Content originally appearing in the December 2015 issue of The Rheumatologist.
ACR Distinguished Fellowship Program Director Award:
Recipient: Beth Jonas, MD, associate professor of medicine, and director, Rheumatology Training Program, Thurston Arthritis Research Center, University of North Carolina, Chapel Hill, NC.
Background: Teaching is in Dr. Jonas' DNA, both literally and figuratively. Her father and sister are both teachers, so the intersection of academia and rheumatology was a natural career choice that quickly solidified when she was tapped as chief resident at the George Washington University in Washington, D.C.
"I really enjoyed that year of interacting with junior residents and students," Dr. Jonas says. "It really put the bug in my bonnet about teaching and about sharing my interest and expertise."
She's been doing it ever since, and has led the rheumatology program at UNC since 2001. She is also a founding member of Carolinas Fellows Collaborative, which aims to develop educational programs for rheumatology fellows across North and South Carolina. She is an active ACR (American College of Rheumatology) member, having served on several committees. She was also awarded a 2015 Rheumatology Research Foundation Clinician Scholar Educator Award.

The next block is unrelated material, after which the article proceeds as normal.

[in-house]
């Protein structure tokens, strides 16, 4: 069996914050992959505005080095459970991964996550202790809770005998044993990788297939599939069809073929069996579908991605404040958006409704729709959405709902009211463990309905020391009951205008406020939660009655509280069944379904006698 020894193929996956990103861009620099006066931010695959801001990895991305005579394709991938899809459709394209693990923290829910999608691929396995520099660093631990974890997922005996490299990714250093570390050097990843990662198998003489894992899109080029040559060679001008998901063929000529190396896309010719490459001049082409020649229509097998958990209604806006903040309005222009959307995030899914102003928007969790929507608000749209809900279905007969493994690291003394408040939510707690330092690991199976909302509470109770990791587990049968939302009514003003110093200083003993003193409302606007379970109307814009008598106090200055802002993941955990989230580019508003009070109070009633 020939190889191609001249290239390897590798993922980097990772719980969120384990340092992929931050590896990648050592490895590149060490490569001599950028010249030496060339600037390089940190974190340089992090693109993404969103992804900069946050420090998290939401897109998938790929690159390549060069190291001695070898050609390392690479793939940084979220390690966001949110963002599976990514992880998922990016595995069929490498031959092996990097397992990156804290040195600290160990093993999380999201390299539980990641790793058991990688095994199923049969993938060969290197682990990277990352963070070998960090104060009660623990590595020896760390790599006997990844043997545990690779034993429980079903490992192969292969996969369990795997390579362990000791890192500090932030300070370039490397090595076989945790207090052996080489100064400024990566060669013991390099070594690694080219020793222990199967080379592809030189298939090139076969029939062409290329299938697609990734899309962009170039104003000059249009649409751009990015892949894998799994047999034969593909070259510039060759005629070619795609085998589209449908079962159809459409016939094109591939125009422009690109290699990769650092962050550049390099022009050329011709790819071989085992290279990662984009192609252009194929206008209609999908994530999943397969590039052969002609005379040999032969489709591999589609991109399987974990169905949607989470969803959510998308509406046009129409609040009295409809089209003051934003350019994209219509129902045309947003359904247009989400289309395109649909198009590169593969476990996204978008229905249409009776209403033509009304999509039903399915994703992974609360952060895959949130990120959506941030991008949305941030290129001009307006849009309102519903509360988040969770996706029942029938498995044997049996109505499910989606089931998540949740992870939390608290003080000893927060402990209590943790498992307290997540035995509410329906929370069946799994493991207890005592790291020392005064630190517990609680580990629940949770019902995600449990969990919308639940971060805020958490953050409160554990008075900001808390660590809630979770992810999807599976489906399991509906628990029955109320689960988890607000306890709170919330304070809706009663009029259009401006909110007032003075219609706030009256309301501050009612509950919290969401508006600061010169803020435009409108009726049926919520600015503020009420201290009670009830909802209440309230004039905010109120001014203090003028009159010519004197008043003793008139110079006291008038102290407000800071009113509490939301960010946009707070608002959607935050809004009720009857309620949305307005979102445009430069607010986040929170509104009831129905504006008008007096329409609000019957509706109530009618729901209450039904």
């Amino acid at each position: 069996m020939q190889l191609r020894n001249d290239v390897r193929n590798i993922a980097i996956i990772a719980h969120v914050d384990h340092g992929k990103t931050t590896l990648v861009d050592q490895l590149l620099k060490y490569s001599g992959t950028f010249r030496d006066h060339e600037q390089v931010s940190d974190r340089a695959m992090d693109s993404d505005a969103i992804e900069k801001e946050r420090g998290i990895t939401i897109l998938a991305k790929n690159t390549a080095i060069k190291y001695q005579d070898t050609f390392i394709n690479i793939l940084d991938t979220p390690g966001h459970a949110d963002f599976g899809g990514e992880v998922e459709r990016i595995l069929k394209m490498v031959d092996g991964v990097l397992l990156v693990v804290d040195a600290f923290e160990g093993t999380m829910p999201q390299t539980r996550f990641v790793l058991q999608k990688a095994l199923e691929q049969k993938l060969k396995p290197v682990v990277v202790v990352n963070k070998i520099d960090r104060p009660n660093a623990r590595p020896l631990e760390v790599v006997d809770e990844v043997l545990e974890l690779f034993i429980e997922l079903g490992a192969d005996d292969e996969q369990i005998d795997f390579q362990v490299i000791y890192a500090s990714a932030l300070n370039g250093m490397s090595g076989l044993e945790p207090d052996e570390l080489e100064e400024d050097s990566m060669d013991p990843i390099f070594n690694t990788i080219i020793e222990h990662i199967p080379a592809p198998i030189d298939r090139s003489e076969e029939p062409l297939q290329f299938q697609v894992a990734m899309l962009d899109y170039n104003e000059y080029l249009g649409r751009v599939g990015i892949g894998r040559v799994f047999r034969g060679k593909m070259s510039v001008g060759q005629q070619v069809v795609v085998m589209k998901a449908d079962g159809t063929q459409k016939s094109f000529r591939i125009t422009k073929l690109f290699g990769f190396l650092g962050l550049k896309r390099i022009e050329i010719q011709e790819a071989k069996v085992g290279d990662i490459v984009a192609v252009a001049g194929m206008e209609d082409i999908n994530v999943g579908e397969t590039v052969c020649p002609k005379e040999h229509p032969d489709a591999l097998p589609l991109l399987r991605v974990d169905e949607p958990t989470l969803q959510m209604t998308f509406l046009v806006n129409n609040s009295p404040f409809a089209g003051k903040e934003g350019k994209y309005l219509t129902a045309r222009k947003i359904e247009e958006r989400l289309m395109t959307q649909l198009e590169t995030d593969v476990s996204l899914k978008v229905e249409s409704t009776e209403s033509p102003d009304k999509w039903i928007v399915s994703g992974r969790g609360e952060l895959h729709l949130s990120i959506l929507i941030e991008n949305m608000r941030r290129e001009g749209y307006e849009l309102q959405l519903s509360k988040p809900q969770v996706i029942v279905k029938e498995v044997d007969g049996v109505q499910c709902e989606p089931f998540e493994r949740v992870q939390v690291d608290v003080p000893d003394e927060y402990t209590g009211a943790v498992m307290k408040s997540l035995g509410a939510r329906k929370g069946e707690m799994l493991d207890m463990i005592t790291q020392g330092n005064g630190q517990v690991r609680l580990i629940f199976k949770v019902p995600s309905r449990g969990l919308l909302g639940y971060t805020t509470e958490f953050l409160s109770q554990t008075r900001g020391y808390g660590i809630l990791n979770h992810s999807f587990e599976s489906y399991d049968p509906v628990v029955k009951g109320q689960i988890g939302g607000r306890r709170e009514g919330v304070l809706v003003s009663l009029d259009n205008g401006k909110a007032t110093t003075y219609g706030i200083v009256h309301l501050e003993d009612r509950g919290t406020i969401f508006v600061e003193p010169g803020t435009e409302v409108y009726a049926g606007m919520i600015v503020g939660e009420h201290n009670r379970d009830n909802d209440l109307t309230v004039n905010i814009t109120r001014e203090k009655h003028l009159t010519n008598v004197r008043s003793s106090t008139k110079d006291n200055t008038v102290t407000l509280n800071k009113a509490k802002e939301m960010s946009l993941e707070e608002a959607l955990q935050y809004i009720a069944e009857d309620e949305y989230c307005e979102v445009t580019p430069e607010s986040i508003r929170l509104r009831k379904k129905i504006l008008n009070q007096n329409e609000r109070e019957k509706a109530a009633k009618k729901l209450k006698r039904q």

Q&A with Dr. Jonas:
Q: Why is training your passion?
A: We have a shortage of rheumatologists, and it is really acutely clear to many people now. We've been talking about it for a long time. This is the first time - in the last few years - that I've really felt that pressure in my practice. It's very real to us here and now that we don't have enough practicing rheumatologists. Our goal to train people to go out into practice to take care of people is very, very important.
Q: You work with medical students too?
A: When you're a training program director, you're training people who have already decided they want to be rheumatologists. One of our other goals is to find people who don't know yet they want to become rheumatologists and help them decide that this is the type of career that will be satisfying for them. We're now working a lot with medical students at our university, with the hope that we're going to get more people interested in the field.
Q:How do you connect with students and fellows?
A: I wake up every day, tremendously excited by rheumatology. Our energy about what we do can be infectious. If you're infectious about what you do, you have learners who feel that excitement, and you can share with them the importance of the work you do -- and the importance to the patients of the work that you do.